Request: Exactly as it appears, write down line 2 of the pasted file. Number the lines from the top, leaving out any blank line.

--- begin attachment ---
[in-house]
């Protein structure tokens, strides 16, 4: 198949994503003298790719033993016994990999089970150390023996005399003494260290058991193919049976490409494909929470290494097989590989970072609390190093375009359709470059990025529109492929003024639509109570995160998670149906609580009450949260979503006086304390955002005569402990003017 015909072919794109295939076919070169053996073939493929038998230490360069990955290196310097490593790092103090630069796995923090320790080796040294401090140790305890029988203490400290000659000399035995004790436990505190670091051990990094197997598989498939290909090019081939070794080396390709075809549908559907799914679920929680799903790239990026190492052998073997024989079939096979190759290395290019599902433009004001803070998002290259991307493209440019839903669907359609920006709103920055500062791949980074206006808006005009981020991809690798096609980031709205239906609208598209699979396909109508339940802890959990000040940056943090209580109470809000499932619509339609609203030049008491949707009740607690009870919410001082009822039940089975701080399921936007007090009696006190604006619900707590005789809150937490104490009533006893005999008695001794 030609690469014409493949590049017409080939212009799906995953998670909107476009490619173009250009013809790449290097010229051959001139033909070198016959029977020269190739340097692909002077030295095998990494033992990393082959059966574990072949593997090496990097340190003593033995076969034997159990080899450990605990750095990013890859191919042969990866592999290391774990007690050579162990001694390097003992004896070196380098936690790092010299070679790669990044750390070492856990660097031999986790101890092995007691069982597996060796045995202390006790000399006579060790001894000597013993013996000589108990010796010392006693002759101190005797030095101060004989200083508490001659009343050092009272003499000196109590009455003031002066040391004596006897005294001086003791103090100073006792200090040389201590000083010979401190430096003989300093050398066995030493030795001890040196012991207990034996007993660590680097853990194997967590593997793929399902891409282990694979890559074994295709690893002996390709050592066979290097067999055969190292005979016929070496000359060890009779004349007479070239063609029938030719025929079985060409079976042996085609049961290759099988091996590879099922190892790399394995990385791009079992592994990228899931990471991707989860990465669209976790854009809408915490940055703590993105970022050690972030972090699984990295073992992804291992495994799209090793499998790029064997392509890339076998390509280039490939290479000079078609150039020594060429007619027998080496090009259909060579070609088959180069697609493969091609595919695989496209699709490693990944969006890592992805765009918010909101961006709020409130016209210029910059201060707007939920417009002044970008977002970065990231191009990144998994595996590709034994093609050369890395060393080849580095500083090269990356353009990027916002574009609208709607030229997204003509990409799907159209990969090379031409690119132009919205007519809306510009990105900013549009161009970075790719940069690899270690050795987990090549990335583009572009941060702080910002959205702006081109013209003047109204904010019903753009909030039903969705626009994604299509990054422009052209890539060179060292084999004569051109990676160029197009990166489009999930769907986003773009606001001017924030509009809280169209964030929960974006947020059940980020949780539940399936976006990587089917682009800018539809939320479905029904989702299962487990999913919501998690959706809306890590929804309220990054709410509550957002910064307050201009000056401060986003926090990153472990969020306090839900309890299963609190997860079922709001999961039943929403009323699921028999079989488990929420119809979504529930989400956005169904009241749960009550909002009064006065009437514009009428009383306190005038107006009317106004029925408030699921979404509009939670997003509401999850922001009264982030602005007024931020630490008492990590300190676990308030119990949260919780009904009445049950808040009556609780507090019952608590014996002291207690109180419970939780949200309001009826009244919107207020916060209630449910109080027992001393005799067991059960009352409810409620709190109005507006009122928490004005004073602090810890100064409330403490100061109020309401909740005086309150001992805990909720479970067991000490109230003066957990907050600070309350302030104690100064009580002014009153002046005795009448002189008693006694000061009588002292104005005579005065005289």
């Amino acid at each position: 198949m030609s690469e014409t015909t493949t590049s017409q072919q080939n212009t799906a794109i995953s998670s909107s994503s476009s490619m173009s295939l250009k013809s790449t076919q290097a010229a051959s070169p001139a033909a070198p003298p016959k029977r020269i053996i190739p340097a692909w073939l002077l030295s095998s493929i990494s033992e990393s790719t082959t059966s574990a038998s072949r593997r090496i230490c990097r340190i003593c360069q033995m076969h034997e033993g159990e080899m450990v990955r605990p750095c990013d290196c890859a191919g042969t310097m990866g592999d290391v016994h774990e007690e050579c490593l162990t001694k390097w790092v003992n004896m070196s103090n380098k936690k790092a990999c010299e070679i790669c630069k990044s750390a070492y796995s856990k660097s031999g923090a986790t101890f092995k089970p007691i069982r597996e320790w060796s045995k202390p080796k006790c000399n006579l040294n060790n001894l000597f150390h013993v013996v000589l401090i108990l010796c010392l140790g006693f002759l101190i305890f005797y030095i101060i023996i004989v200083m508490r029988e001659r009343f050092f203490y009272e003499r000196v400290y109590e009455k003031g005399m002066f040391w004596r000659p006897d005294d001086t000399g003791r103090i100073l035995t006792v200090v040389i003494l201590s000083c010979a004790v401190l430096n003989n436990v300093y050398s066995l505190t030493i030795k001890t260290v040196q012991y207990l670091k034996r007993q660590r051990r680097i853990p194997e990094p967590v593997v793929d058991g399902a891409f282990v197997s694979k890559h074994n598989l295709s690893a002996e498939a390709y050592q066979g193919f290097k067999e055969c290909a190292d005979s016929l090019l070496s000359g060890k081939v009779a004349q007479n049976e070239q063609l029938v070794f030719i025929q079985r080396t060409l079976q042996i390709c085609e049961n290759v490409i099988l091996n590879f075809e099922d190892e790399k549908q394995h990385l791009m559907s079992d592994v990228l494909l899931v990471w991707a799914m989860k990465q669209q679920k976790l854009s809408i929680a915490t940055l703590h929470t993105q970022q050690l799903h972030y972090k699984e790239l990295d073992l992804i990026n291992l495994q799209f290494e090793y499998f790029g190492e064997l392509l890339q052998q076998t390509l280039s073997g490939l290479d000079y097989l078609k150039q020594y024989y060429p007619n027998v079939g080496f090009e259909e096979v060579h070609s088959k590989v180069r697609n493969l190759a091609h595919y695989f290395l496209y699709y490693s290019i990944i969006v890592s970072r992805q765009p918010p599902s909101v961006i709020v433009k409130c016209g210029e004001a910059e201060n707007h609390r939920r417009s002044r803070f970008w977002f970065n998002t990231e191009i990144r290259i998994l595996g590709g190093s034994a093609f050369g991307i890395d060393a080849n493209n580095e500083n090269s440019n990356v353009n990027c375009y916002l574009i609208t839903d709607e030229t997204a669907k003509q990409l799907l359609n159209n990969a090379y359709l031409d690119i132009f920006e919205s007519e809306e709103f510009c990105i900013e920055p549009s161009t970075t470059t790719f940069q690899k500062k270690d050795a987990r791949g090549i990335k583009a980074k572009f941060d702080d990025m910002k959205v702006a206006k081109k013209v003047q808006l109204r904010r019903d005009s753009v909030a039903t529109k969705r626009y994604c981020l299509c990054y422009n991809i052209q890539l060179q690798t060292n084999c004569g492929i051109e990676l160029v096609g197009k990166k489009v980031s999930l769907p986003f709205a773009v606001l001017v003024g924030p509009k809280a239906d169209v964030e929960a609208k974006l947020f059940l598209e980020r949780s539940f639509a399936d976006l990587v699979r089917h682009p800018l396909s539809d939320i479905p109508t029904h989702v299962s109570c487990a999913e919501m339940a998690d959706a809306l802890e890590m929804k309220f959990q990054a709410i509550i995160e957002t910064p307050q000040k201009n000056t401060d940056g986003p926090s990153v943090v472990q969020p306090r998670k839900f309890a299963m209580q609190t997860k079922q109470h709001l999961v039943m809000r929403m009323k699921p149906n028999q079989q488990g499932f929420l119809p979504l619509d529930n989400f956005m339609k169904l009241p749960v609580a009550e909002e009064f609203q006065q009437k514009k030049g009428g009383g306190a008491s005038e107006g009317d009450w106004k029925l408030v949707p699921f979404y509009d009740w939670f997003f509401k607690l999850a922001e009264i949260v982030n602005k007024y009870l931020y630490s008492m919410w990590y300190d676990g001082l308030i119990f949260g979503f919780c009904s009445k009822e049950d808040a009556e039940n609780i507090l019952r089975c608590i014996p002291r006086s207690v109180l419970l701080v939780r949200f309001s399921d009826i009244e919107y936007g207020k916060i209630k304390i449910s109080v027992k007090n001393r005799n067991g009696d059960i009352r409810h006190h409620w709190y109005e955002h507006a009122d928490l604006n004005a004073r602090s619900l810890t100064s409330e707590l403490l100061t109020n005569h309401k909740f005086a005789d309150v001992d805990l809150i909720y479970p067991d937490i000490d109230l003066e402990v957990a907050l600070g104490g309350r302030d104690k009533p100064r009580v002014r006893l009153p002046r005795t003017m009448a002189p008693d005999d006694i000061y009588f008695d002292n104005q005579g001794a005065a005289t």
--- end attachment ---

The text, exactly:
């Protein structure tokens, strides 16, 4: 198949994503003298790719033993016994990999089970150390023996005399003494260290058991193919049976490409494909929470290494097989590989970072609390190093375009359709470059990025529109492929003024639509109570995160998670149906609580009450949260979503006086304390955002005569402990003017 015909072919794109295939076919070169053996073939493929038998230490360069990955290196310097490593790092103090630069796995923090320790080796040294401090140790305890029988203490400290000659000399035995004790436990505190670091051990990094197997598989498939290909090019081939070794080396390709075809549908559907799914679920929680799903790239990026190492052998073997024989079939096979190759290395290019599902433009004001803070998002290259991307493209440019839903669907359609920006709103920055500062791949980074206006808006005009981020991809690798096609980031709205239906609208598209699979396909109508339940802890959990000040940056943090209580109470809000499932619509339609609203030049008491949707009740607690009870919410001082009822039940089975701080399921936007007090009696006190604006619900707590005789809150937490104490009533006893005999008695001794 030609690469014409493949590049017409080939212009799906995953998670909107476009490619173009250009013809790449290097010229051959001139033909070198016959029977020269190739340097692909002077030295095998990494033992990393082959059966574990072949593997090496990097340190003593033995076969034997159990080899450990605990750095990013890859191919042969990866592999290391774990007690050579162990001694390097003992004896070196380098936690790092010299070679790669990044750390070492856990660097031999986790101890092995007691069982597996060796045995202390006790000399006579060790001894000597013993013996000589108990010796010392006693002759101190005797030095101060004989200083508490001659009343050092009272003499000196109590009455003031002066040391004596006897005294001086003791103090100073006792200090040389201590000083010979401190430096003989300093050398066995030493030795001890040196012991207990034996007993660590680097853990194997967590593997793929399902891409282990694979890559074994295709690893002996390709050592066979290097067999055969190292005979016929070496000359060890009779004349007479070239063609029938030719025929079985060409079976042996085609049961290759099988091996590879099922190892790399394995990385791009079992592994990228899931990471991707989860990465669209976790854009809408915490940055703590993105970022050690972030972090699984990295073992992804291992495994799209090793499998790029064997392509890339076998390509280039490939290479000079078609150039020594060429007619027998080496090009259909060579070609088959180069697609493969091609595919695989496209699709490693990944969006890592992805765009918010909101961006709020409130016209210029910059201060707007939920417009002044970008977002970065990231191009990144998994595996590709034994093609050369890395060393080849580095500083090269990356353009990027916002574009609208709607030229997204003509990409799907159209990969090379031409690119132009919205007519809306510009990105900013549009161009970075790719940069690899270690050795987990090549990335583009572009941060702080910002959205702006081109013209003047109204904010019903753009909030039903969705626009994604299509990054422009052209890539060179060292084999004569051109990676160029197009990166489009999930769907986003773009606001001017924030509009809280169209964030929960974006947020059940980020949780539940399936976006990587089917682009800018539809939320479905029904989702299962487990999913919501998690959706809306890590929804309220990054709410509550957002910064307050201009000056401060986003926090990153472990969020306090839900309890299963609190997860079922709001999961039943929403009323699921028999079989488990929420119809979504529930989400956005169904009241749960009550909002009064006065009437514009009428009383306190005038107006009317106004029925408030699921979404509009939670997003509401999850922001009264982030602005007024931020630490008492990590300190676990308030119990949260919780009904009445049950808040009556609780507090019952608590014996002291207690109180419970939780949200309001009826009244919107207020916060209630449910109080027992001393005799067991059960009352409810409620709190109005507006009122928490004005004073602090810890100064409330403490100061109020309401909740005086309150001992805990909720479970067991000490109230003066957990907050600070309350302030104690100064009580002014009153002046005795009448002189008693006694000061009588002292104005005579005065005289």